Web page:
Another additive tool to consider is Logic’s (opens in new tab) Alchemy synth. Alchemy has a resynthesis capability, whereby users can load sounds into its engine and have it ‘recreate’ the harmonics using either additive or spectral resynthesis. While the results of this can be hit-and-miss, it can be an inspiring way to experiment with drum and percussion samples. Try importing straightforward drum sounds, then using Alchemy to edit them further to add or remove frequencies you do or don’t want. You can then process sounds further using various onboard effects.
Granular and wavetable synthesis
While different in their approaches, granular and wavetable synthesis are similar in that both make use of sampled material as a source for synthesis-like sound generation. What both have in common is that they work best when you modulate their parameters to add variety and movement.
Because of this, they aren’t always the best for ‘core’ drum sounds such as kicks and snares, which rely on steady weight and power (although given the right source wavetable, the likes of Massive X or Pigments can still handle these sounds well).
What granular and wavetable synths are great for is adding textural layers of ‘noise’ or weird harmonics above otherwise static drum sounds. Alternatively, they can be great for textural beds, ghost notes and long, cymbal-like sounds.
Creating percussion sounds with FM synthesis
The free plugin Dexed (opens in new tab) emulates the classic DX7 synth engine but is far easier to program. Let’s use it to shape a custom kick.
The classic DX7 approach to FM synthesis uses multiple sine oscillators (known as operators in this context), which can modulate one another to create complex timbres. Since each operator has its own amp envelope, it provides a great toolkit for shaping punchy percussive sounds.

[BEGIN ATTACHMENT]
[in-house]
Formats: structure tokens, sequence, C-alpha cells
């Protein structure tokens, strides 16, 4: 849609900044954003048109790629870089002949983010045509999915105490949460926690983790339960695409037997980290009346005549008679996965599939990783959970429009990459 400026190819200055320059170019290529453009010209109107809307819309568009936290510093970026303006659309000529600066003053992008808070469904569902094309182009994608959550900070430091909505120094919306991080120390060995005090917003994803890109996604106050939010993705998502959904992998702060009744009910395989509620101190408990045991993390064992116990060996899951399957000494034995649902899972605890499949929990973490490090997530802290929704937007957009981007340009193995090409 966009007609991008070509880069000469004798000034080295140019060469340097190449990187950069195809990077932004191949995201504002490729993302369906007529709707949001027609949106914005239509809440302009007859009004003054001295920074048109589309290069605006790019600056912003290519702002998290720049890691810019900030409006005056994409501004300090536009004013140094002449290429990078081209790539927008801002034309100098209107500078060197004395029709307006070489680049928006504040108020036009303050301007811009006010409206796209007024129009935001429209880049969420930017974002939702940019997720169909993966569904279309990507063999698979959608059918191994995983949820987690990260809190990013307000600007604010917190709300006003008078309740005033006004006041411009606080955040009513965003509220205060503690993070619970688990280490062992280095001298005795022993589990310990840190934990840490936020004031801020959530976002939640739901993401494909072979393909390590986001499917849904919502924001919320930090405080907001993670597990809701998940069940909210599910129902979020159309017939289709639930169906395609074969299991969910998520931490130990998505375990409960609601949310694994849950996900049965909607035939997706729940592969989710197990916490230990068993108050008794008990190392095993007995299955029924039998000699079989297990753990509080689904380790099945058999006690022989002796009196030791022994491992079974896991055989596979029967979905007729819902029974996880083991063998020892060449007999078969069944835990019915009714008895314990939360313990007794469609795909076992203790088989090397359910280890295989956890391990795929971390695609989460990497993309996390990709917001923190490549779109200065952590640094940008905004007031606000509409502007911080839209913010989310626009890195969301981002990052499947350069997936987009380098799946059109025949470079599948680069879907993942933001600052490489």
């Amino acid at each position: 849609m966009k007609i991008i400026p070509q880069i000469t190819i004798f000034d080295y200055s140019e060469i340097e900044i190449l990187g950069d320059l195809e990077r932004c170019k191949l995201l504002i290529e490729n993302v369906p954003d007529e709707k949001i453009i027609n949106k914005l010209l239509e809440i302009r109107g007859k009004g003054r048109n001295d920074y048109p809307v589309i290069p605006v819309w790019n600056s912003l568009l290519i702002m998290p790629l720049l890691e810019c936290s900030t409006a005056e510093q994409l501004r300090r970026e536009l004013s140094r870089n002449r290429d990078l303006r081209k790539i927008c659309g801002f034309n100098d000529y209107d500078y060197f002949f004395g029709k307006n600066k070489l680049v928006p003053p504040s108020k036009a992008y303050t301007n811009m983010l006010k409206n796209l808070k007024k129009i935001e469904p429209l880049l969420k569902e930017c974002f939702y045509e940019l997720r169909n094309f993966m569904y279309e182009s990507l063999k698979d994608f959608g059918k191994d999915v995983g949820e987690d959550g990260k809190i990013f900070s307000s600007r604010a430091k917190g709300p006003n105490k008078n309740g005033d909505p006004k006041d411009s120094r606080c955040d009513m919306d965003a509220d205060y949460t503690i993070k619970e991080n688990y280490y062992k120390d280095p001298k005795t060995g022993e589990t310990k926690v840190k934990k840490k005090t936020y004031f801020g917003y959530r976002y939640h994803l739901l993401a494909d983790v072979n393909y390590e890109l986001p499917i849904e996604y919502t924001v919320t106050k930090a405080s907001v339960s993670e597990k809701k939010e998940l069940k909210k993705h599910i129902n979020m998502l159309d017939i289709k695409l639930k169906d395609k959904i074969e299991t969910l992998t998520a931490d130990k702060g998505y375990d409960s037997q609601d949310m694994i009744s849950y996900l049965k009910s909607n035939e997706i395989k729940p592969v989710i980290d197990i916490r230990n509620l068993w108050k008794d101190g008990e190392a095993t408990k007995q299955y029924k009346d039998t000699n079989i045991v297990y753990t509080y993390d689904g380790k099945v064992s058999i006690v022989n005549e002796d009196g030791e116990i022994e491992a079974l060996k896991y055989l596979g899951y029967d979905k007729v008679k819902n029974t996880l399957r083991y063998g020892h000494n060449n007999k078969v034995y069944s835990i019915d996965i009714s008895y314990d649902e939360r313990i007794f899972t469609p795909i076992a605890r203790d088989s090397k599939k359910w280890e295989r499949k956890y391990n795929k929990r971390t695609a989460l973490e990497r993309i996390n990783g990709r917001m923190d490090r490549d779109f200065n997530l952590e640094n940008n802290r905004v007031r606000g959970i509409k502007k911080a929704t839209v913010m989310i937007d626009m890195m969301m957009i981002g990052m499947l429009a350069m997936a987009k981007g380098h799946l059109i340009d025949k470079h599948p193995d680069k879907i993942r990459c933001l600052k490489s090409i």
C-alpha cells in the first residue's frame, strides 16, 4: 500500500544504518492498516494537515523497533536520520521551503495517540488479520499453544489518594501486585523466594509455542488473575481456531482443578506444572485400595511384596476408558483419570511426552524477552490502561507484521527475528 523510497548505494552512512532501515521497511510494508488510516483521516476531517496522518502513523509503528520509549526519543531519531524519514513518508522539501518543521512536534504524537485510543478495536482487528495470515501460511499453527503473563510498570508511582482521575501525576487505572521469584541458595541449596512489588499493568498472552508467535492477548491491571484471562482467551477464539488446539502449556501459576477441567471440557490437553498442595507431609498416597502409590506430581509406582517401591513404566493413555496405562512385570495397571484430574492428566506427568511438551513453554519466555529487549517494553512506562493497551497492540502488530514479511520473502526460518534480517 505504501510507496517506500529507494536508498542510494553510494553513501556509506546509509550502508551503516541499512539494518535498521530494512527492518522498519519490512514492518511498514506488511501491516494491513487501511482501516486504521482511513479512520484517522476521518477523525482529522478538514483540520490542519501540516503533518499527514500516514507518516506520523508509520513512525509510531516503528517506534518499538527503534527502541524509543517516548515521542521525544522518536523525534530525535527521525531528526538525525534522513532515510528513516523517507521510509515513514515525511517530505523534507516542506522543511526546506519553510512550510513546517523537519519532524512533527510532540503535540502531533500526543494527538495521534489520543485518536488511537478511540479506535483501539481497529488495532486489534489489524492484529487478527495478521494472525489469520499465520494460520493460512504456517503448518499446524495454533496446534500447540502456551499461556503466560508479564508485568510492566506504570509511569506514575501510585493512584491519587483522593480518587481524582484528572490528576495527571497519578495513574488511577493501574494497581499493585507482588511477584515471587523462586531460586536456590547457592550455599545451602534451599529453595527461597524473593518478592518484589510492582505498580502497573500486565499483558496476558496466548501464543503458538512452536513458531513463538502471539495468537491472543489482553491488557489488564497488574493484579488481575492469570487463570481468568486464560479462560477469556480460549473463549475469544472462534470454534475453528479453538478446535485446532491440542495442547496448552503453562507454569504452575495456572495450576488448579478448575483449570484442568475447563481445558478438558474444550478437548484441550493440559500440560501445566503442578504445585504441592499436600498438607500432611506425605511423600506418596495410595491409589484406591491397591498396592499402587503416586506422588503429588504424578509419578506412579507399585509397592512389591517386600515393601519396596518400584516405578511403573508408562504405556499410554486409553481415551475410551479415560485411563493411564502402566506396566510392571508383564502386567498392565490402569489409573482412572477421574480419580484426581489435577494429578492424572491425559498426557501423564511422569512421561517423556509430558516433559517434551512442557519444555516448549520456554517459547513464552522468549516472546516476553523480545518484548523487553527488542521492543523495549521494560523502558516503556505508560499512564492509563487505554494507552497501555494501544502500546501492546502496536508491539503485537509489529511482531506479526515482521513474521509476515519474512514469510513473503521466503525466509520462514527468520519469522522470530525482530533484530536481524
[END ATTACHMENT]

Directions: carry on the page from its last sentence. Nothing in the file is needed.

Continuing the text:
Here we’re going to use a three-operator setup. Operator 1 is our fundamental sound – the carrier – while operators 2 and 3 are used to modulate it. By adjusting the decay times and levels of ops 2 and 3, we can use them to shape our sound’s ‘attack’ stage.
Starting from an Init preset, we need to select an algorithm with ops 2 and 3 separately modulating op 1 – we’re using algorithm 16. We’ll leave the level of ops 4, 5 and 6 at zero, so we can ignore these for now or switch them off completely.
Step 1: Operator 1, the carrier, is our fundamental sound. We set its ratio to 0.5 for a low bass tone, but higher ratios can be used for toms or other perc sounds. Its envelope acts like our overall amp envelope - use it to shape the length of the overall sound.
Step 2: Ops 2 and 3 alter the op 1 sound. Using envelopes with quick decay and no sustain means they only affect ‘attack’. Experiment with their frequencies and level - higher ratios impart more upper frequency content, and detune makes their effect harsher and less melodic.
Step 3: As with the DX7, Dexed has a global pitch envelope. Experimenting with this can add subtle or extreme pitch sweeps, further adding to the percussive quality of the sound.